There are some places that can’t be explored in a day, or a weekend, or even a week. In some places, you could spend your whole lifetime trekking the paths, finding new streets, entering museums and seeing the sights – and still, somehow, you wouldn’t have seen it all. Somehow – you’d still be left with more to do, to see, to learn. You’d need more like three lifetimes, and even then, the city would change so much you’d have to start all over.
London is like that.
And so, even though we’ve visited four times in the last two years, we’re always left with a feeling of incompleteness when it’s time to board the plane and head back home.
We’ve been to the Victoria and Albert Museum and traipsed around Trafalgar Square. We’ve had high teas and Sunday roasts and explored Kensington, Chelsea and Notting Hill. We’ve taken the tube to Piccadilly Circus and shopped the gorgeous Liberty London department store.
We’ve walked through the east side of London, imagining ourselves in the footsteps of Jack the Ripper and visited the house of Charles Dickens, gazing wonderingly at his writing desk. We’ve walked across London Bridge, Tower Bridge and snapped photos of Big Ben. Kensington Palace to Buckingham Palace, St. James’s Park to Hyde Park, we’ve done our darnedest to see the whole place. We’ve walked thousands of steps, smelled many strange things on the underground and found ourselves in the backseat of many Ubers, and recently had to strap a baby seat into those vehicles to keep the adventure going.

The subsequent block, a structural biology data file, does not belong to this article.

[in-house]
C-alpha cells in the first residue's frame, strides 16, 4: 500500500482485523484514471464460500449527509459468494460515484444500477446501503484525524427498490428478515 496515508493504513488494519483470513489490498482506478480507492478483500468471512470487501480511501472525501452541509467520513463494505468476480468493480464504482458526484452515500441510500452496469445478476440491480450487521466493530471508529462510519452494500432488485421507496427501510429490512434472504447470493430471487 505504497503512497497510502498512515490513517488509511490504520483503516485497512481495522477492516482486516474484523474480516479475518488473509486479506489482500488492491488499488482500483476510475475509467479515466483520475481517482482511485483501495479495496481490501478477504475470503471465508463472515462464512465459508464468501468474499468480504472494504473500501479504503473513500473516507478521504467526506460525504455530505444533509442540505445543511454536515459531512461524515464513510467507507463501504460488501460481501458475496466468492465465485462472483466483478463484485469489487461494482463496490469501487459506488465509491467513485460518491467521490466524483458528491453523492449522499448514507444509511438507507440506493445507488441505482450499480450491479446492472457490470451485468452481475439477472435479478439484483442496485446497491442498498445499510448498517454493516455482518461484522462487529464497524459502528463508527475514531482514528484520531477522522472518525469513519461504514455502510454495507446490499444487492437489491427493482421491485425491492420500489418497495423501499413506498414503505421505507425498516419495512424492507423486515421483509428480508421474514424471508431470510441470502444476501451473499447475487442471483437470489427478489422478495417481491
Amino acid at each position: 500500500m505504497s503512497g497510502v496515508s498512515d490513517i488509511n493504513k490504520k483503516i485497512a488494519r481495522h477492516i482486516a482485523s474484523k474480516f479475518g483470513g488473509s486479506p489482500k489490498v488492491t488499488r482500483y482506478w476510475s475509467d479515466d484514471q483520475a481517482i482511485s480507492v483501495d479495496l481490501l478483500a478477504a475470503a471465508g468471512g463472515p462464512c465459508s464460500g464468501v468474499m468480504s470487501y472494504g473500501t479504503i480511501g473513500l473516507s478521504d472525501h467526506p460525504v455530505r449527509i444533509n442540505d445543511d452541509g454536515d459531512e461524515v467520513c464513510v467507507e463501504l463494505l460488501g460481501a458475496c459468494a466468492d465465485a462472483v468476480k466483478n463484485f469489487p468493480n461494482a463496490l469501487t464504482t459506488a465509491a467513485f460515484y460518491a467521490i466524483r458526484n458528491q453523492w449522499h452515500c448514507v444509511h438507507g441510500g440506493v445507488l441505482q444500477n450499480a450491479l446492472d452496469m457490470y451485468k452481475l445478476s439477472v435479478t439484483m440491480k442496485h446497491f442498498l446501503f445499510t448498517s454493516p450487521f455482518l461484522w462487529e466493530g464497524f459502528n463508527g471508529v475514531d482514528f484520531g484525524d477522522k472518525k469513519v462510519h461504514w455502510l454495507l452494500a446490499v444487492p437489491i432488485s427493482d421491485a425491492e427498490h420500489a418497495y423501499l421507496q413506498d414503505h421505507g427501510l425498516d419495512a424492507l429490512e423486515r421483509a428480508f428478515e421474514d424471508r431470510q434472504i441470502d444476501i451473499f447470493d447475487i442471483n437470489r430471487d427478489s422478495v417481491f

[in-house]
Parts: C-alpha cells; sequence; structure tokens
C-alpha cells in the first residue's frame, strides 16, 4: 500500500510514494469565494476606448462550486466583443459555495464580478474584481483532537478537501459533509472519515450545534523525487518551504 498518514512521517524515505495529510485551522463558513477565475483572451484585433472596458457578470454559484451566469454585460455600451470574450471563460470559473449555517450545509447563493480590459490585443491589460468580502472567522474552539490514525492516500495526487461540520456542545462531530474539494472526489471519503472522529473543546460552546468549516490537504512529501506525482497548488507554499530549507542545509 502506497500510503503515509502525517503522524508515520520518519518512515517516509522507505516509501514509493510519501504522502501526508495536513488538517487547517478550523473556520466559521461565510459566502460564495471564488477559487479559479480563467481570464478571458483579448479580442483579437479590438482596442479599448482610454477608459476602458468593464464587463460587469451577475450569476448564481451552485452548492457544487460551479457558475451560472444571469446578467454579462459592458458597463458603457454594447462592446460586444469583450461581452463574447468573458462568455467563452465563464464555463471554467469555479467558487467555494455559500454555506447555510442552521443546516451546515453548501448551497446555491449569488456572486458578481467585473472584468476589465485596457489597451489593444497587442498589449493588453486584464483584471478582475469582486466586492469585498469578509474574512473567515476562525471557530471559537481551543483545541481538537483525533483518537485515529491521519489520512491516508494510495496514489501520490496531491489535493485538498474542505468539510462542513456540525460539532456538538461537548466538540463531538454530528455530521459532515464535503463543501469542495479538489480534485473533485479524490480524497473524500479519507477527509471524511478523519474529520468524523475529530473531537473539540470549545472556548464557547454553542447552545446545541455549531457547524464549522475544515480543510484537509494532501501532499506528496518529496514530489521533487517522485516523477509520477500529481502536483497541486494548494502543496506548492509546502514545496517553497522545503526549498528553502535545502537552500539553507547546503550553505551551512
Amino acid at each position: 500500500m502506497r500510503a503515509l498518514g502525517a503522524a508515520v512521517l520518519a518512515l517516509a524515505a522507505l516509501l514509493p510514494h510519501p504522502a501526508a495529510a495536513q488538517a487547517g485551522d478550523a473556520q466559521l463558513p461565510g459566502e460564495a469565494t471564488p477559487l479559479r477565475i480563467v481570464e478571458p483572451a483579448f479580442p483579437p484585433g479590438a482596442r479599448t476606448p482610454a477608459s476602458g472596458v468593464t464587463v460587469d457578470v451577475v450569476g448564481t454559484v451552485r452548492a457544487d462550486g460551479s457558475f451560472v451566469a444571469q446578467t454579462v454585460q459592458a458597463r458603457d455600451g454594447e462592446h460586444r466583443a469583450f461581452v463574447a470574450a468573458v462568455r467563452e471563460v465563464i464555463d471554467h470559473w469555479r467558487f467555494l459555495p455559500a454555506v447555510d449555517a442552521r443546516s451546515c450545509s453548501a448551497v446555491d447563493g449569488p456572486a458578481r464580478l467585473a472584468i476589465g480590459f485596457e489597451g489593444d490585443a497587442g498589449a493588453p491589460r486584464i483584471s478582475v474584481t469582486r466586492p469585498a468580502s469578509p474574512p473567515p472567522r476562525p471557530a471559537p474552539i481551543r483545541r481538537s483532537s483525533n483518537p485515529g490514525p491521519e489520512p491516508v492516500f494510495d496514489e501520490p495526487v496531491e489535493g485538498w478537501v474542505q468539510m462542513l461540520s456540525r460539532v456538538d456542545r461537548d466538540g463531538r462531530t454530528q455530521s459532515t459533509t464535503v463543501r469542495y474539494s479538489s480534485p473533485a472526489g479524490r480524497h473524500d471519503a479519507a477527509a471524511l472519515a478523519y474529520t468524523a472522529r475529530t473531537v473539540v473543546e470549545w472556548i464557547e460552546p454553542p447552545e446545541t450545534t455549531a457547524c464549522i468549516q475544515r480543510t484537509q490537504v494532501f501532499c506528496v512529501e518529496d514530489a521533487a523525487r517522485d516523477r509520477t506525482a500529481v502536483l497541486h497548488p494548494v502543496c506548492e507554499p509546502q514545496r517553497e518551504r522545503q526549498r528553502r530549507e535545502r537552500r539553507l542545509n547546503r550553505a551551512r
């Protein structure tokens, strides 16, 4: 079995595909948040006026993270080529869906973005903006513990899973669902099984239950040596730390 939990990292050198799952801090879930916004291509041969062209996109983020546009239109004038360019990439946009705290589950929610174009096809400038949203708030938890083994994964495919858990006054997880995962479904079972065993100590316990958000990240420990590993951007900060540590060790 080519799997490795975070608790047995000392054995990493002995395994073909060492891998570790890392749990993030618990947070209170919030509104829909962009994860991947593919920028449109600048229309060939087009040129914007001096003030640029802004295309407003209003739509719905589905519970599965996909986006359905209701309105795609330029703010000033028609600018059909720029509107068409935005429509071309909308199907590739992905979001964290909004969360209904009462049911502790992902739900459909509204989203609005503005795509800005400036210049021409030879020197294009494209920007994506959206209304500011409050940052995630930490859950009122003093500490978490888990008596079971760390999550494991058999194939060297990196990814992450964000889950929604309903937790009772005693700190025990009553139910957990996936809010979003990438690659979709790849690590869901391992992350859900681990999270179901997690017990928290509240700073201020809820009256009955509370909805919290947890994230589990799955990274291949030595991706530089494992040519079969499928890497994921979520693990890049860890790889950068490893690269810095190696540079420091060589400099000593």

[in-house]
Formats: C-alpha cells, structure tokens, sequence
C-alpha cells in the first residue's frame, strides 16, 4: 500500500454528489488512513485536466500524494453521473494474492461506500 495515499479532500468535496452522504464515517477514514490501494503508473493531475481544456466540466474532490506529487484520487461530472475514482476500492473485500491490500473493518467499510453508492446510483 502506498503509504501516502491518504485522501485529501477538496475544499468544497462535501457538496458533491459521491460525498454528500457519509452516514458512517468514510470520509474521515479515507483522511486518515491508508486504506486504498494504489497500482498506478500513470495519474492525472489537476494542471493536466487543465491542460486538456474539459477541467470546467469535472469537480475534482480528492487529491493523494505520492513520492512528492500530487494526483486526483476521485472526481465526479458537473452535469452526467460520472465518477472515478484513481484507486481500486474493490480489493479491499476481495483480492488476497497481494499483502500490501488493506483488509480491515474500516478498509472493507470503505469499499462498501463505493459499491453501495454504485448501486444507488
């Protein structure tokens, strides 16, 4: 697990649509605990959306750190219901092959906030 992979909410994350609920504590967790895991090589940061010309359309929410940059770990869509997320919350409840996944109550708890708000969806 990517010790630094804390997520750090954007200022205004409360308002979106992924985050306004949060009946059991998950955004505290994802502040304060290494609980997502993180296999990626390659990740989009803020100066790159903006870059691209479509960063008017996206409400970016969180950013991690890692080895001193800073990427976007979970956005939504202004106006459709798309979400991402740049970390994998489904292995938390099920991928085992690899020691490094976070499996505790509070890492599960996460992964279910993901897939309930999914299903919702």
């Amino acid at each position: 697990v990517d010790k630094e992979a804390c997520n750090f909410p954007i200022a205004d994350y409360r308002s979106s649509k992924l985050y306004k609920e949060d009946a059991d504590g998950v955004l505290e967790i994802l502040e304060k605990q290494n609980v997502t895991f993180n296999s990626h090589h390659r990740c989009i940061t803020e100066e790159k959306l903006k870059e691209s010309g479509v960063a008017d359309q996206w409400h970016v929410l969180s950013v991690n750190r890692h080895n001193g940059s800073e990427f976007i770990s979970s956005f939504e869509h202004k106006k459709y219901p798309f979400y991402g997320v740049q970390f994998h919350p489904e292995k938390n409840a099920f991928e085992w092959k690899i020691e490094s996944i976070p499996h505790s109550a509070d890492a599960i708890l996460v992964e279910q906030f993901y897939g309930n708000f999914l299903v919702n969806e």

But, we’ve still barely scratched the surface. We have relatives in London and each time, we meet them in a part of town we’ve never heard of. We have friends in London and every restaurant or pub we end up in isn’t one that’s mentioned in a guide book or has hip photos that have come up on our social media. We stumble upon stores that sell handmade this or local that and all of the items seem to be exactly what we would like to spend our money on at that moment.
We’ll think, for a moment, that we have London nailed down. After we traipse through a museum or two or spend time at some landmark or another we’ll smile smugly and think we’ve got it defined, and then we turn a corner and there’s a church that’s been converted into a perfumery or an old haberdasher that now is a vegan cafe selling the best brownies you’ve ever had, even without the milk and butter. Suddenly, we realize that we haven’t a clue what London is, and that even though we’ve spent the last week exploring, we haven’t seen anything at all – or we only saw what we wanted to see and we have much more to discover.
London isn’t simply history or the setting for a regency novel or tea and crumpets and all the “Upstairs, Downstairs” episodes we’re accustomed to. It isn’t just home to castles and museums and the royal family and gallons and gallons of tea being drunk with pinkies extended. Those things definitely are part of it, and yes, other big cities have complexities – but, London is different. It’s like multiple tiny cities or countries all hodgepodged together by the underground and black taxi cabs. It’s history and future and conservative upper-crust bastions of the way things were, hand-in-hand with the future and millions of people who aren’t English at all, but came up to the northern city for opportunity they didn’t have at home. It’s old, it’s new, it’s familiar but strange and somehow, we still haven’t seen it all.
I suppose another trip over is in order.